Is this the hype you're referring to?:

While the ecosystem is still very young, you can find enough libraries and game engines to sink your teeth into doing some slightly experimental gamedev.

My reaction when reading this is that it sounds immature. It is probably trying to sound hopeful as well, but that's something that can't be relied on. Are you sure you weren't overly optimistic yourself?

In general I think your posts here are very thoughtful and could inspire others to help with the missing pieces. I hope it works out!


TBH, my first reaction here is that there might be a reason it's not been done. If everyone can build and then take down a high-detail CN Tower (1) on their own land (3), the LoDing and culling and such for (2) means that I'm really skeptical that (4) is feasible.

Distinct areas with portals seems like the logical solution for the problem space, when arbitrary custom content is allowed. (Yes, sometimes it's a hack with poor player experience -- Starfield -- when the content is under one team's control. But budgeting between unrelated players that's fair but not punishingly low is really, really hard.)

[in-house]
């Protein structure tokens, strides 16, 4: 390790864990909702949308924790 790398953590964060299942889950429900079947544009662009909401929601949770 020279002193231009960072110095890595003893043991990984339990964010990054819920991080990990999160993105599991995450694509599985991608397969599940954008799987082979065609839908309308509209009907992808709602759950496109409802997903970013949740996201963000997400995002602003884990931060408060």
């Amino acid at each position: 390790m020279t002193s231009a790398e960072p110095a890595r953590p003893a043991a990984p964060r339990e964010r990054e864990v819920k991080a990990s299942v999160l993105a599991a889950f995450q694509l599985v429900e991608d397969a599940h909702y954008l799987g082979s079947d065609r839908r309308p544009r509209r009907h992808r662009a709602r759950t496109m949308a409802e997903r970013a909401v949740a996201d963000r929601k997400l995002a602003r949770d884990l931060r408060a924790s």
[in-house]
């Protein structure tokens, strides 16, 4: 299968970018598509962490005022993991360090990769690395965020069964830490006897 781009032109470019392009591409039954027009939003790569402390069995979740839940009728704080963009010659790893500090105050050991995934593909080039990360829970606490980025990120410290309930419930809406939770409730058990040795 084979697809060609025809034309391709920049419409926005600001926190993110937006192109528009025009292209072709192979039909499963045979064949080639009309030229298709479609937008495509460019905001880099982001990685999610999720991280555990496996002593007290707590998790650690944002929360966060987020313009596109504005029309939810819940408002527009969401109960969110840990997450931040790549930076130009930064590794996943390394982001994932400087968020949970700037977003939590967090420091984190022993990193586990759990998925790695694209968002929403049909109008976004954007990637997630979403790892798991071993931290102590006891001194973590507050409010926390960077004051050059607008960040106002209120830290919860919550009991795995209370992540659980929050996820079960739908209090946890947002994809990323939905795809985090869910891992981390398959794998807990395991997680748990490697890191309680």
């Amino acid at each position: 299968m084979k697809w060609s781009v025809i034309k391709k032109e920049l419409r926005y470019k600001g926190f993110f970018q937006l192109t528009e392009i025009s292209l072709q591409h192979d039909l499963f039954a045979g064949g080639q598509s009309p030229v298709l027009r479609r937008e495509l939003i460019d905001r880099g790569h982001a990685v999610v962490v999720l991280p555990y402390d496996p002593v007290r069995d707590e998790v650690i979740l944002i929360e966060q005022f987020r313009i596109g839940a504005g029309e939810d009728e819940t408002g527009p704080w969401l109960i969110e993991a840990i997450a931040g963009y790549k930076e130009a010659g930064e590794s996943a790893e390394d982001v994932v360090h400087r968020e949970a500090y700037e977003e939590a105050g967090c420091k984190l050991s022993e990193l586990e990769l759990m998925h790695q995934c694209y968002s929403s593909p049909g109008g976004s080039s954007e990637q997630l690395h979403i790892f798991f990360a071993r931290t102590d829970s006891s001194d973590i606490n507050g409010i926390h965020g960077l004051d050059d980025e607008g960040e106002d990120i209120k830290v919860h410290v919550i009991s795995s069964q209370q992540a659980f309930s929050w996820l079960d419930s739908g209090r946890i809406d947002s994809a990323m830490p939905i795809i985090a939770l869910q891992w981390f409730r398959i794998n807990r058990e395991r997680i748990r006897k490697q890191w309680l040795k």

"Player-customizable shared-by-everyone durable world" is one of those nirvanas that just never seems to work out well, as endless MMOs encounter. As in any Common-Pool Resource problem, the bigger the number of players the more likely that one will cause issues impacting the others.

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My first reaction to this is if it's possible, it's by doing things at the extreme bleeding edge of game engine tech: GPU driven rendering, an equivalent to the UE5+ feature set (Nanite, Lumen, VSM, unified shader model, etc), very careful cascading of fallbacks for shadows and reflections, etc. Things that are so far past what's provided by most any commercial engine and even when they are present with dedicated effort in constrained content they can't consistently hit 60.